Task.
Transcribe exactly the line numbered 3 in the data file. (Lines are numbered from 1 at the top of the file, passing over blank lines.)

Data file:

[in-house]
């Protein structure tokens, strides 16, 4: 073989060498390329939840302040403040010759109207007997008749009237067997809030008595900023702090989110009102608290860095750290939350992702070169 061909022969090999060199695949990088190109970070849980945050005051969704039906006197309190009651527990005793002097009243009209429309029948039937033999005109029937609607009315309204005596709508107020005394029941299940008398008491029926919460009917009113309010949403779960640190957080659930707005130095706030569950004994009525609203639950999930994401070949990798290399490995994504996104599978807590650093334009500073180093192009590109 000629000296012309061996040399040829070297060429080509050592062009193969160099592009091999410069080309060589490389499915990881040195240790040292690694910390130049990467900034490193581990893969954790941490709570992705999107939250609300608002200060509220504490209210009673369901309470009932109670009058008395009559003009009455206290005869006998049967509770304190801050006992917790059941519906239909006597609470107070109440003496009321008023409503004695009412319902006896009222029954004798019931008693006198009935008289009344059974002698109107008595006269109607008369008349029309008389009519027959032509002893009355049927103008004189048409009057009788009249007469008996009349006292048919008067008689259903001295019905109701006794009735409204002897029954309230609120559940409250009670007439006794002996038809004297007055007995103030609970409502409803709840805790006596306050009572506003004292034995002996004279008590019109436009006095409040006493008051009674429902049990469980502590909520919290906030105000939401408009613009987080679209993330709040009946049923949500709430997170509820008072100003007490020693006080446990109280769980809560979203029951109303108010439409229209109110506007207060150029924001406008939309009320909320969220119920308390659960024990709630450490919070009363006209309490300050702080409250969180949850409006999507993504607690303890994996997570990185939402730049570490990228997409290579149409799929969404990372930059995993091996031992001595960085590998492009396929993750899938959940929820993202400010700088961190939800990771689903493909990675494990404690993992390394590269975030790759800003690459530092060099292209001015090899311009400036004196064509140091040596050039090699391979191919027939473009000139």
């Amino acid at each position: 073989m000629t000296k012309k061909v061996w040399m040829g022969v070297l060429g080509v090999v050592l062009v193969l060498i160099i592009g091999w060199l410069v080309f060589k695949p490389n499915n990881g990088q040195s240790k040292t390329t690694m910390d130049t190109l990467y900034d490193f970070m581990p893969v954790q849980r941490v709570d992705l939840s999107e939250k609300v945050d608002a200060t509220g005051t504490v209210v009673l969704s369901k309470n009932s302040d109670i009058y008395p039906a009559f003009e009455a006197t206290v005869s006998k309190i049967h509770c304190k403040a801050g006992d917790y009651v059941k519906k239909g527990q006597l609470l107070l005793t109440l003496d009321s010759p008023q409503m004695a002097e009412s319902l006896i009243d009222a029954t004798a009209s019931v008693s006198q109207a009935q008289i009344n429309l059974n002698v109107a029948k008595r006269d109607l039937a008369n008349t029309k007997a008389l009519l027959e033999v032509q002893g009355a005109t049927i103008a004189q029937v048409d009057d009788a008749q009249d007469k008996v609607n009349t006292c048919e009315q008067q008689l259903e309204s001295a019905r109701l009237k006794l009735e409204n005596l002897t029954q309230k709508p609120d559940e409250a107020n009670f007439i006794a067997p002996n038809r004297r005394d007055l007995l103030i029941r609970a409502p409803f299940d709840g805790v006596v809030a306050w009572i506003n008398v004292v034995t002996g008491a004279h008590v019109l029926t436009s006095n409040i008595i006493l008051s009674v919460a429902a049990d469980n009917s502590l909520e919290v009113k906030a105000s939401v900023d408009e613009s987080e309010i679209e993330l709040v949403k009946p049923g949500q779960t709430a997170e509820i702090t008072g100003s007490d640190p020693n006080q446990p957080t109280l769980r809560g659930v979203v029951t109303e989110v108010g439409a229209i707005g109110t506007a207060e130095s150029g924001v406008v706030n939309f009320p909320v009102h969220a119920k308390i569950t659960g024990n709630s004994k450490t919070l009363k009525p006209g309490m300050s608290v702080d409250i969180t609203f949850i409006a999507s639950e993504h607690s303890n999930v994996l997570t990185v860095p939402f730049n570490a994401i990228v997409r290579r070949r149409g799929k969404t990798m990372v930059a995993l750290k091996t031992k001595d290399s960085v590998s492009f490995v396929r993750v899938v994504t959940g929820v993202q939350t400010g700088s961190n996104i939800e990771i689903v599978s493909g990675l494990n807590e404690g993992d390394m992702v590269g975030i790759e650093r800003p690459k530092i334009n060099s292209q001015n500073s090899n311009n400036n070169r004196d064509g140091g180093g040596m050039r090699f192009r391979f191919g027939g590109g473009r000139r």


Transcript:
């Amino acid at each position: 073989m000629t000296k012309k061909v061996w040399m040829g022969v070297l060429g080509v090999v050592l062009v193969l060498i160099i592009g091999w060199l410069v080309f060589k695949p490389n499915n990881g990088q040195s240790k040292t390329t690694m910390d130049t190109l990467y900034d490193f970070m581990p893969v954790q849980r941490v709570d992705l939840s999107e939250k609300v945050d608002a200060t509220g005051t504490v209210v009673l969704s369901k309470n009932s302040d109670i009058y008395p039906a009559f003009e009455a006197t206290v005869s006998k309190i049967h509770c304190k403040a801050g006992d917790y009651v059941k519906k239909g527990q006597l609470l107070l005793t109440l003496d009321s010759p008023q409503m004695a002097e009412s319902l006896i009243d009222a029954t004798a009209s019931v008693s006198q109207a009935q008289i009344n429309l059974n002698v109107a029948k008595r006269d109607l039937a008369n008349t029309k007997a008389l009519l027959e033999v032509q002893g009355a005109t049927i103008a004189q029937v048409d009057d009788a008749q009249d007469k008996v609607n009349t006292c048919e009315q008067q008689l259903e309204s001295a019905r109701l009237k006794l009735e409204n005596l002897t029954q309230k709508p609120d559940e409250a107020n009670f007439i006794a067997p002996n038809r004297r005394d007055l007995l103030i029941r609970a409502p409803f299940d709840g805790v006596v809030a306050w009572i506003n008398v004292v034995t002996g008491a004279h008590v019109l029926t436009s006095n409040i008595i006493l008051s009674v919460a429902a049990d469980n009917s502590l909520e919290v009113k906030a105000s939401v900023d408009e613009s987080e309010i679209e993330l709040v949403k009946p049923g949500q779960t709430a997170e509820i702090t008072g100003s007490d640190p020693n006080q446990p957080t109280l769980r809560g659930v979203v029951t109303e989110v108010g439409a229209i707005g109110t506007a207060e130095s150029g924001v406008v706030n939309f009320p909320v009102h969220a119920k308390i569950t659960g024990n709630s004994k450490t919070l009363k009525p006209g309490m300050s608290v702080d409250i969180t609203f949850i409006a999507s639950e993504h607690s303890n999930v994996l997570t990185v860095p939402f730049n570490a994401i990228v997409r290579r070949r149409g799929k969404t990798m990372v930059a995993l750290k091996t031992k001595d290399s960085v590998s492009f490995v396929r993750v899938v994504t959940g929820v993202q939350t400010g700088s961190n996104i939800e990771i689903v599978s493909g990675l494990n807590e404690g993992d390394m992702v590269g975030i790759e650093r800003p690459k530092i334009n060099s292209q001015n500073s090899n311009n400036n070169r004196d064509g140091g180093g040596m050039r090699f192009r391979f191919g027939g590109g473009r000139r």